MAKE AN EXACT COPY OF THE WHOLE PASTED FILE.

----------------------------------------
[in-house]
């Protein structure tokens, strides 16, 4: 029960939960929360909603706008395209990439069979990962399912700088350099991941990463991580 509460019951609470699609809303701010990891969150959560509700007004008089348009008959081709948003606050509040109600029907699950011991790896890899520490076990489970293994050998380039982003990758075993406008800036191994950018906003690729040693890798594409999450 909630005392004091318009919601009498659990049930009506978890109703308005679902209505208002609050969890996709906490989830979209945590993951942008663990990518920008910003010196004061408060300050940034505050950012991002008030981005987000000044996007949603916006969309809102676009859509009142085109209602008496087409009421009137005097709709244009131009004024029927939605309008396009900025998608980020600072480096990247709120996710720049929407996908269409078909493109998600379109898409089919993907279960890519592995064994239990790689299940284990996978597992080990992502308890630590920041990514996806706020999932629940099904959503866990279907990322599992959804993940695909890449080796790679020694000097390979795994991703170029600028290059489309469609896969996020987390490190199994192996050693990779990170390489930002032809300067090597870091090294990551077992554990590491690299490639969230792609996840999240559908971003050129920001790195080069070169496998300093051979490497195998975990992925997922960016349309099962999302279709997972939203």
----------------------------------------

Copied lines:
[in-house]
């Protein structure tokens, strides 16, 4: 029960939960929360909603706008395209990439069979990962399912700088350099991941990463991580 509460019951609470699609809303701010990891969150959560509700007004008089348009008959081709948003606050509040109600029907699950011991790896890899520490076990489970293994050998380039982003990758075993406008800036191994950018906003690729040693890798594409999450 909630005392004091318009919601009498659990049930009506978890109703308005679902209505208002609050969890996709906490989830979209945590993951942008663990990518920008910003010196004061408060300050940034505050950012991002008030981005987000000044996007949603916006969309809102676009859509009142085109209602008496087409009421009137005097709709244009131009004024029927939605309008396009900025998608980020600072480096990247709120996710720049929407996908269409078909493109998600379109898409089919993907279960890519592995064994239990790689299940284990996978597992080990992502308890630590920041990514996806706020999932629940099904959503866990279907990322599992959804993940695909890449080796790679020694000097390979795994991703170029600028290059489309469609896969996020987390490190199994192996050693990779990170390489930002032809300067090597870091090294990551077992554990590491690299490639969230792609996840999240559908971003050129920001790195080069070169496998300093051979490497195998975990992925997922960016349309099962999302279709997972939203």